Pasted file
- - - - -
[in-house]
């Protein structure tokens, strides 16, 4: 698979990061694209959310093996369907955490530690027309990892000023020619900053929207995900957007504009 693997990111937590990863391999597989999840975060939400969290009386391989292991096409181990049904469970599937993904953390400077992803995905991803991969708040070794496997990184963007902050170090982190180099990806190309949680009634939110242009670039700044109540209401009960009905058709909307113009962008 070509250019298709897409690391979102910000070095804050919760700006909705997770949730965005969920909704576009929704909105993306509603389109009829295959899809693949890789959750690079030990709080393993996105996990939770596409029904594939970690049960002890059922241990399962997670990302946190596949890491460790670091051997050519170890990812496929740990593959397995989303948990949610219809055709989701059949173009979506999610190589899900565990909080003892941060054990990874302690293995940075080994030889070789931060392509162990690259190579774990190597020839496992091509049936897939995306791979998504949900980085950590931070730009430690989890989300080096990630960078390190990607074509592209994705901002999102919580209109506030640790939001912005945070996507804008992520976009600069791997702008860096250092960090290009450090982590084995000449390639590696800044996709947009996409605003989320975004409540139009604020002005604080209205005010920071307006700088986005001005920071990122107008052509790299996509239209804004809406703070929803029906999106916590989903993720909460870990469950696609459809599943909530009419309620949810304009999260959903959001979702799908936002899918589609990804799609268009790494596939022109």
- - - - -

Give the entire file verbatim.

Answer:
[in-house]
């Protein structure tokens, strides 16, 4: 698979990061694209959310093996369907955490530690027309990892000023020619900053929207995900957007504009 693997990111937590990863391999597989999840975060939400969290009386391989292991096409181990049904469970599937993904953390400077992803995905991803991969708040070794496997990184963007902050170090982190180099990806190309949680009634939110242009670039700044109540209401009960009905058709909307113009962008 070509250019298709897409690391979102910000070095804050919760700006909705997770949730965005969920909704576009929704909105993306509603389109009829295959899809693949890789959750690079030990709080393993996105996990939770596409029904594939970690049960002890059922241990399962997670990302946190596949890491460790670091051997050519170890990812496929740990593959397995989303948990949610219809055709989701059949173009979506999610190589899900565990909080003892941060054990990874302690293995940075080994030889070789931060392509162990690259190579774990190597020839496992091509049936897939995306791979998504949900980085950590931070730009430690989890989300080096990630960078390190990607074509592209994705901002999102919580209109506030640790939001912005945070996507804008992520976009600069791997702008860096250092960090290009450090982590084995000449390639590696800044996709947009996409605003989320975004409540139009604020002005604080209205005010920071307006700088986005001005920071990122107008052509790299996509239209804004809406703070929803029906999106916590989903993720909460870990469950696609459809599943909530009419309620949810304009999260959903959001979702799908936002899918589609990804799609268009790494596939022109």